In fact, Republican ideology—such as it can be said to still exist—can be primarily characterized as “Win at all costs”, and the primary means of doing so is by swaying public opinion via the manipulation of language. They’ve learned to redefine things like “values” and “freedom” in very specific, asemantic ways that even shock Eric Blair, and it has been extraordinarily effective in the political arena. This is not to say that other people across the spectrum don’t try to manipulate the language to their own ends—Bill Clinton famously tried to bullshit his way out of impeachment by trying to redefine what “sexual relations” meant—but for Republicans it has been a concerted effort to redefine the words they use to exclude the possibility of opposition in thought or deed.
Unfortunately, this doesn’t work so well in the legal context, because the practice of the law has its own vocabulary with very specific interpretations that cannot be readily manipulated to suit whatever conclusions one may presume, and it is very difficult for a judge—even one with very conservative, “originalist” views—to put into record a decision which is contrary to the previously established interpretation of the Constitution. (Not that Clarence Thomas hasn’t tried a few times but he generally ends up all on his own when he does.) Of course, that also ties the hands of ‘liberal’ justices when it comes to a cause they may believe in but for which a legal interpretation does not support a particular challenge, and even the most liberal Supreme Court justice is loathe to directly contradict a prior decision unless there is a clear consensus that the prior decision was flawed or influenced.
As for “originalist” versus “activist”, although the Constitution is often celebrated as being some kind of perfect document, it was written over two hundred and thirty years ago by a bunch of rich white men, many of whom had the temerity to “establish Justice, insure domestic Tranquility, provide for the common defence, promote the general Welfare, and secure the Blessings of Liberty to ourselves and our Posterity” while owning and trading human beings as chattel, and they could not envision either the technological or social innovations that the then fledgling upstart colony would experience, nor the changes in views of national sovereignty and relations that the world would not experience for another sixty years. Very little of what the United States is today would be readily comprehensible to the “Founding Fathers” in either manner or extent, and we can scarcely rely on the Constitution has some kind of doctrinal text with hidden revelations to cover every development. It should be viewed, rather, as a set of guiding principles that made sense to the people trying to develop the first modern democracy largely based upon the principles outlined John Locke, but without any notion of how language and society would evolve.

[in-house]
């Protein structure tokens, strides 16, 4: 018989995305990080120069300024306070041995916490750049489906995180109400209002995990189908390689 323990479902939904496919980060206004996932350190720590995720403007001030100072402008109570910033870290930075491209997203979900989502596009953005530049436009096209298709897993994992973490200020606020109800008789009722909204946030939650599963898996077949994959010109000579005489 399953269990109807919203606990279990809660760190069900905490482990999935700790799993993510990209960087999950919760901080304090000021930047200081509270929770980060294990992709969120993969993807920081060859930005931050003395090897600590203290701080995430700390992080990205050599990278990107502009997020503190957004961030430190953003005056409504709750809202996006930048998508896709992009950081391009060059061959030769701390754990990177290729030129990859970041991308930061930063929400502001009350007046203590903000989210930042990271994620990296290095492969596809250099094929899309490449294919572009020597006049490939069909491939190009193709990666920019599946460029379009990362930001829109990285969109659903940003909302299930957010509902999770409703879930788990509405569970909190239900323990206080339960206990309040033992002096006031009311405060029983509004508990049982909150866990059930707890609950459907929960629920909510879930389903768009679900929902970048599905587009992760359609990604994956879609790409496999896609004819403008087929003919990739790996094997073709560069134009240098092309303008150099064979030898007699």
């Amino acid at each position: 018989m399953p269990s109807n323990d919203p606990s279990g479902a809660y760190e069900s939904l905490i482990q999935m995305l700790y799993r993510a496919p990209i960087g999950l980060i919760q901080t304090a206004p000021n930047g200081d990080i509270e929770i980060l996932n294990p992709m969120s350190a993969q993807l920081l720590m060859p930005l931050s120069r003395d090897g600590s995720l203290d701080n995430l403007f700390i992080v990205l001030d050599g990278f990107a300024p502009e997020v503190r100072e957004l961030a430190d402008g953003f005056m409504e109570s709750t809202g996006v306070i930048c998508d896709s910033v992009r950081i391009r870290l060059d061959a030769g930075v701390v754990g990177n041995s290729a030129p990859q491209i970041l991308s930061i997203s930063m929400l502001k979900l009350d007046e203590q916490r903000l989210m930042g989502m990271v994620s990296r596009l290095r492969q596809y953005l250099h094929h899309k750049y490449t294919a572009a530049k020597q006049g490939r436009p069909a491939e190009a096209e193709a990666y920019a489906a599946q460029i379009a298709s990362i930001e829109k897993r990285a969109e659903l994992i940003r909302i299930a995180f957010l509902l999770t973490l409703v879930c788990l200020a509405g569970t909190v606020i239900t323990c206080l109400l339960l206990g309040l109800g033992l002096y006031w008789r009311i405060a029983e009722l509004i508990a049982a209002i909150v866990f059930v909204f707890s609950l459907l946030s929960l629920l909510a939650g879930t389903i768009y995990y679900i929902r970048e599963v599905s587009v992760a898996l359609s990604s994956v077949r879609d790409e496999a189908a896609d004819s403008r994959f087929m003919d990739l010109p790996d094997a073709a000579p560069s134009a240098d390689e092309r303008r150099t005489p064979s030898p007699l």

To that end, Supreme Court justices should be evaluated and selected on the basis of both their legal scholarship as well as a solid understanding of the social, economic, and ethical impact that laws, good and bad, may have, and the sensibility to make decisions not based on whether it matches the political winds of the time but how well it enhances the fundamental principles espoused (if often irregularly followed) but the Founders as well as a general tendency toward greater freedom and fewer restrictions. On that basis, I would argue that the premise of the o.p.—that Democrats have been better than Republicans at selecting ideologically-compatible justices—is wrong. Modern (post-Dixiecrat) Democrats have tended to select justices that were good legal scholars with a solid sense of ethics, and modern Republicans have pushed for candidates which they believed to be more ideal logically aligned only to discover that many of their preferred candidates were legal scholars first and Republicans second.